Bush bungles cocaine test
All of a sudden, the Republican presidential favourite looks vulnerable, writes Mary Dejevsky
One of the country’s most respected commentators on Russia, the EU and the US, Mary Dejevsky has worked as a foreign correspondent all over the world, including Washington, Paris and Moscow. A former diplomatic editor and chief leader writer at The Independent, she now writes a weekly column and makes regular contributions to UK and international radio and television. She is a member of the international foreign affairs think-tank, Chatham House, the Valdai Group of international Russia specialists and the Franco-British Council. She also sits on the advisory board of the School of Slavonic and East European Studies at University College London.
Sunday 22 August 1999
Exactly one year after Mr Clinton was forced to admit that he had indeed had a relationship with Monica Lewinsky, a suddenly defensive George W found himself pursued by reporters interested in only one thing: had he ever used cocaine? The directness of the question, and the reporters' persistence, caught the early favourite for the Republican nomination with his guard down.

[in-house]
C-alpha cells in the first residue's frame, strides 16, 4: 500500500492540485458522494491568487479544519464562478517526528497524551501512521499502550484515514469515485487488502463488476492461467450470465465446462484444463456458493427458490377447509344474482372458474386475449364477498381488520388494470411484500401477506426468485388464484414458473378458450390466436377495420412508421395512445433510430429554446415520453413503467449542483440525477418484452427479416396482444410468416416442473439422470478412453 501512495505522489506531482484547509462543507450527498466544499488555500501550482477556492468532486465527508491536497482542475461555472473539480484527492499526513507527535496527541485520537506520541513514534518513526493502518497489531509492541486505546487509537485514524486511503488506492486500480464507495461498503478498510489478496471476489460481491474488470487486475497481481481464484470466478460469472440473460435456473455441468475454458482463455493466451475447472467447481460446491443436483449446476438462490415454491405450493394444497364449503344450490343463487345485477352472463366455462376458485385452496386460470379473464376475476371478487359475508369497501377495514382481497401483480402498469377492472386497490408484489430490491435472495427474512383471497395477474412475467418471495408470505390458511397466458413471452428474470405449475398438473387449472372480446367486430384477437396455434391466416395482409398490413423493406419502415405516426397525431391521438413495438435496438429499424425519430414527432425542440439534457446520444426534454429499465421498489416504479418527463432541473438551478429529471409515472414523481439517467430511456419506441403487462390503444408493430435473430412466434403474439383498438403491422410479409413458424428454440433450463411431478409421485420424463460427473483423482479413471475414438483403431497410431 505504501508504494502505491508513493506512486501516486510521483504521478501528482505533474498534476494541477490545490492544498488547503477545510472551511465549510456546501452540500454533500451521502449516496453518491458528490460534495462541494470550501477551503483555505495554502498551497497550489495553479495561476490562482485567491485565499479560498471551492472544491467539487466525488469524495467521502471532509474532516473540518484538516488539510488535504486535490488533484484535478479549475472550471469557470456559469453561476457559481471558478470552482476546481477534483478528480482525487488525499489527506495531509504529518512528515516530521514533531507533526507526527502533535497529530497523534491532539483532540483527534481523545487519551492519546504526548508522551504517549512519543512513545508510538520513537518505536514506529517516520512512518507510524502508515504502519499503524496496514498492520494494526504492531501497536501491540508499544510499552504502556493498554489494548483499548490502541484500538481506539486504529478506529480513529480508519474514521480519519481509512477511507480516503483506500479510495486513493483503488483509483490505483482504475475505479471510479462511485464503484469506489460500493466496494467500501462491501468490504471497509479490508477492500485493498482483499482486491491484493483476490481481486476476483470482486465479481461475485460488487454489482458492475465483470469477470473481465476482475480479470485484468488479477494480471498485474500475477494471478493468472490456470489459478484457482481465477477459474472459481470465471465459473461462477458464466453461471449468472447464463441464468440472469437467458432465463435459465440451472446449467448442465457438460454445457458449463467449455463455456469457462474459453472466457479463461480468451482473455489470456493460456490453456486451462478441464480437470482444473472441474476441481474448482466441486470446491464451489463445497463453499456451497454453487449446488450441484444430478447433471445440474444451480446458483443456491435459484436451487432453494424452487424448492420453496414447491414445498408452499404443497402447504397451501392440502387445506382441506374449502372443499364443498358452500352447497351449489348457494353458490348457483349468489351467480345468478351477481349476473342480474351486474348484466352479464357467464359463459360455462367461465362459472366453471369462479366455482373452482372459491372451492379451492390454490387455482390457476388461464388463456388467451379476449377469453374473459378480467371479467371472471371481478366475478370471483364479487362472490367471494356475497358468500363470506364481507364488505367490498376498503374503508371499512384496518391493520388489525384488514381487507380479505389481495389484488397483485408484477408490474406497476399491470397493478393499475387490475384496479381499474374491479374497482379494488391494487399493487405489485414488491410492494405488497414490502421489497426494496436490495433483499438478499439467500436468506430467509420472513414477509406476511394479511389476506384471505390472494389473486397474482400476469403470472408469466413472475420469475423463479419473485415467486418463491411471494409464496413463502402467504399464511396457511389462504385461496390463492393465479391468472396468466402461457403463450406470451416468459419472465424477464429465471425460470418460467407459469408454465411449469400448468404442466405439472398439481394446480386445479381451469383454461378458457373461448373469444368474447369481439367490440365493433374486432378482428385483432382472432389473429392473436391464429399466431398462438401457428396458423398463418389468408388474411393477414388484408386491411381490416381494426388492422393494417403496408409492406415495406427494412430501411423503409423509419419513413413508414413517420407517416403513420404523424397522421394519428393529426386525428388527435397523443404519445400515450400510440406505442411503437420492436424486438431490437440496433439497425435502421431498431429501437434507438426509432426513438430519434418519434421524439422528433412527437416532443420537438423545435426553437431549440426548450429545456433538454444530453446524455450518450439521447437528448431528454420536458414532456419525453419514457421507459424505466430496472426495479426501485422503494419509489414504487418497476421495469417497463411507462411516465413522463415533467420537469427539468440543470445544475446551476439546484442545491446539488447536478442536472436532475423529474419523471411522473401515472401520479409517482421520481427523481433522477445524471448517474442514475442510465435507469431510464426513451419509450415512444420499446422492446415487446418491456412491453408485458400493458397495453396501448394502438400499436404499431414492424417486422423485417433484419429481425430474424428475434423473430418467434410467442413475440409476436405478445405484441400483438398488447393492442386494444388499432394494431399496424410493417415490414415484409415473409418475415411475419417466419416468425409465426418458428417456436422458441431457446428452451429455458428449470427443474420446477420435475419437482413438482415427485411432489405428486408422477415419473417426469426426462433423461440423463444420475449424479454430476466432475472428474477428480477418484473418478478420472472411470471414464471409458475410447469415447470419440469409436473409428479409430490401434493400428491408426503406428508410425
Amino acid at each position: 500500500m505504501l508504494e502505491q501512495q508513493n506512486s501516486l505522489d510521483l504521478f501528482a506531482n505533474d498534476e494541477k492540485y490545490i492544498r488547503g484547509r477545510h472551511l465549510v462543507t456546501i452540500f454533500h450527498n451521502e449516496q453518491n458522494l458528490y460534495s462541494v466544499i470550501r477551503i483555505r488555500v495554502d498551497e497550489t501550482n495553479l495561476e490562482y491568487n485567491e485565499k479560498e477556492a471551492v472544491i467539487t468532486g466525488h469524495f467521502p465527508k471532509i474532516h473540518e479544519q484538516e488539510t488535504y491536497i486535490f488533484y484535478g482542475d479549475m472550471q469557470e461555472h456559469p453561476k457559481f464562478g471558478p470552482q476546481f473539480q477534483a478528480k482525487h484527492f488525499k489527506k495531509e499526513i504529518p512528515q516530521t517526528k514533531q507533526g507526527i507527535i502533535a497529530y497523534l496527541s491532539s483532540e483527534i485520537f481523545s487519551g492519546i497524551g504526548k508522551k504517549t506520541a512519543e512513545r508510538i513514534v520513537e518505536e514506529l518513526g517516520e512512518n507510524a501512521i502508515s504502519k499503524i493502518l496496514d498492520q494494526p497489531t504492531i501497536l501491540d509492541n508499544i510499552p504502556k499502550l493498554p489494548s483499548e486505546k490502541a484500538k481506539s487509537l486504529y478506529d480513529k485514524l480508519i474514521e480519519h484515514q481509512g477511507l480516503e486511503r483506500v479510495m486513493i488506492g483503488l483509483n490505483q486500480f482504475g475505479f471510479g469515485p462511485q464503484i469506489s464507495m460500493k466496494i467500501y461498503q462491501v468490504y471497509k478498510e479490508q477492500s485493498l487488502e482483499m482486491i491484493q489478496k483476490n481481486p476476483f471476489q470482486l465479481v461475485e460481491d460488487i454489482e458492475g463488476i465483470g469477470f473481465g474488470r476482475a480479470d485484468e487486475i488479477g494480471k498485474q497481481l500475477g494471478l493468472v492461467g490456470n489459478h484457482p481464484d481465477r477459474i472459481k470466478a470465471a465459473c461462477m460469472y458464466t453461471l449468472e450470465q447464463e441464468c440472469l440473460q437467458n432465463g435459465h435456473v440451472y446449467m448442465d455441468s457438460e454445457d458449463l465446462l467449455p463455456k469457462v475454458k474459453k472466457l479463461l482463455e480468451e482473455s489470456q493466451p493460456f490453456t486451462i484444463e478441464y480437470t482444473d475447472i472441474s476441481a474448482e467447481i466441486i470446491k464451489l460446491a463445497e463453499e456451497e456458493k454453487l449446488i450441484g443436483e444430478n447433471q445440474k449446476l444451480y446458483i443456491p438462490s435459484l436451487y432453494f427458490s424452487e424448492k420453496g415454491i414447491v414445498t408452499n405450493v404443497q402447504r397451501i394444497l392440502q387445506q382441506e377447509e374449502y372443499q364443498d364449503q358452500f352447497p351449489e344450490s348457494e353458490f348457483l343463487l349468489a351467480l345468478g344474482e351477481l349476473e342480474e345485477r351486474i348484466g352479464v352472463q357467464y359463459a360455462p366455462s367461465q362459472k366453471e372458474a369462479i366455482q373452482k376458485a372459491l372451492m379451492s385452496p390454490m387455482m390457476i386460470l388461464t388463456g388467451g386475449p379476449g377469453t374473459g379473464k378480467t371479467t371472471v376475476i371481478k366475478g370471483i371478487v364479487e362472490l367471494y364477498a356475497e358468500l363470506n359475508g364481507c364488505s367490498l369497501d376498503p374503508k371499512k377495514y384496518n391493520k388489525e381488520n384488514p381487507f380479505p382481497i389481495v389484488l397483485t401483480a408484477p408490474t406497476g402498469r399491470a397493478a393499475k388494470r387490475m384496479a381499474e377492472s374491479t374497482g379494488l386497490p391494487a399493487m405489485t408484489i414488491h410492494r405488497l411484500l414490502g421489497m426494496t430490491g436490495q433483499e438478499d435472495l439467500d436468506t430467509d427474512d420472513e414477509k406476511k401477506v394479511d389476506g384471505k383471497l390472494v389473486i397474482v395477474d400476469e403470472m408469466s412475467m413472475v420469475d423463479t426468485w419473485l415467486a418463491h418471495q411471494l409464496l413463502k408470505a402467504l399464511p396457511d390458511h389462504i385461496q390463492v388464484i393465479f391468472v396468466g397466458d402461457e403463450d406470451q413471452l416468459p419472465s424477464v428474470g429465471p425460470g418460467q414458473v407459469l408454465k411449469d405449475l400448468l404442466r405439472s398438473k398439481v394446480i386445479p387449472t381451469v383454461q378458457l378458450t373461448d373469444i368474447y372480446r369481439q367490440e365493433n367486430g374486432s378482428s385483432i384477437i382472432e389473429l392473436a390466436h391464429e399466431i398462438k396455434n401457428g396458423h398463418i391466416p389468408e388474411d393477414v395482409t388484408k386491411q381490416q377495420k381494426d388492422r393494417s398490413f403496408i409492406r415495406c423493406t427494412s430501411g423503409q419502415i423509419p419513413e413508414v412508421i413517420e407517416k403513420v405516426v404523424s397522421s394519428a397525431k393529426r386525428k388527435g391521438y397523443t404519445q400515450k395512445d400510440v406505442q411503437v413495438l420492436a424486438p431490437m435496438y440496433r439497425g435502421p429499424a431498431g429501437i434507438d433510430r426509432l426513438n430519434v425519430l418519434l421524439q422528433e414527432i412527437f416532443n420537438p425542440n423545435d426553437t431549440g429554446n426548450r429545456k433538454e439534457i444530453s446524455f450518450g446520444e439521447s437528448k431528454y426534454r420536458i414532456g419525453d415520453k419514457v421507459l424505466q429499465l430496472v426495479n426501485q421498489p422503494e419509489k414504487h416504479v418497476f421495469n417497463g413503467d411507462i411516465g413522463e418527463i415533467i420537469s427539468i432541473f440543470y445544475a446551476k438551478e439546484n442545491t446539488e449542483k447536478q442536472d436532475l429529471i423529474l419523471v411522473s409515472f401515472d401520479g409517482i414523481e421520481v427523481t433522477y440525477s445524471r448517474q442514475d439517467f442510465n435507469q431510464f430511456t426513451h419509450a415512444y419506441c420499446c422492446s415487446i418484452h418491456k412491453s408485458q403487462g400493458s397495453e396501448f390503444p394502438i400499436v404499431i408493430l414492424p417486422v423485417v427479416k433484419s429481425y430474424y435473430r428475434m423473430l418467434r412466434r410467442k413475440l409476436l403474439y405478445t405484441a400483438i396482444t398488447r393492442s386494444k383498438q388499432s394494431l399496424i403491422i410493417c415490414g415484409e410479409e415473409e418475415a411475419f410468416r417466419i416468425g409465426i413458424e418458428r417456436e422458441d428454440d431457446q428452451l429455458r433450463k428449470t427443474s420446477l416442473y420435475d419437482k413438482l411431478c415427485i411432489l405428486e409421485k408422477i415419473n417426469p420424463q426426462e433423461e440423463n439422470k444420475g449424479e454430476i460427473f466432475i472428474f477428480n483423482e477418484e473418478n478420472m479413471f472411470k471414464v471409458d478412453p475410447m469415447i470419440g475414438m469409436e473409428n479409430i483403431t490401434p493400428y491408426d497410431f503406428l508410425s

Twice elected Governor of Texas without having to answer the "C" question, he was spared it again this spring, when he took off into the wide world of national politics to near universal acclaim. When he launched his presidential campaign in earnest, he marked his private life off-limits.
In this, he was ably supported by his fiercely loyal team of advisers. His campaign machine is more cohesive and professional than that of any other candidate. Yet when the "C" question was finally raised last week, his response was described by American campaign-watchers as "about as bad as it could be".
His first error, said Paul Gigot of the Wall Street Journal, among others, was his decision to expose some aspects of his private life and not others. He boasted, for instance, of his fidelity to his wife. He acknowledged a drink problem in his thirties, which he solved by renouncing alcohol at 40. But he banished other aspects, speaking of "mistakes" which should be consigned to the past.
Last week, the US media finally seized on the inconsistency and said, in effect, that he could not have it both ways. In one sense, said Gigot, "it's refreshing to see a politician try to draw a line on personal privacy. But then he has to be consistent about all private matters".
Having established this dual strategy, Mr Bush's second mistake - identified by Tom Oliphant of the Boston Globe - was to have deviated from it even by a fraction. "At the first sign of heat," he said, "he wilts." After trying to hold the line, Mr Bush selected one question put by his local paper, the Dallas Morning News. Would he, as President, continue the practice of background checks for White House employees, and would he pass? "Yes", and "yes", Mr Bush replied - putting on the record that he had not used drugs for at least seven years.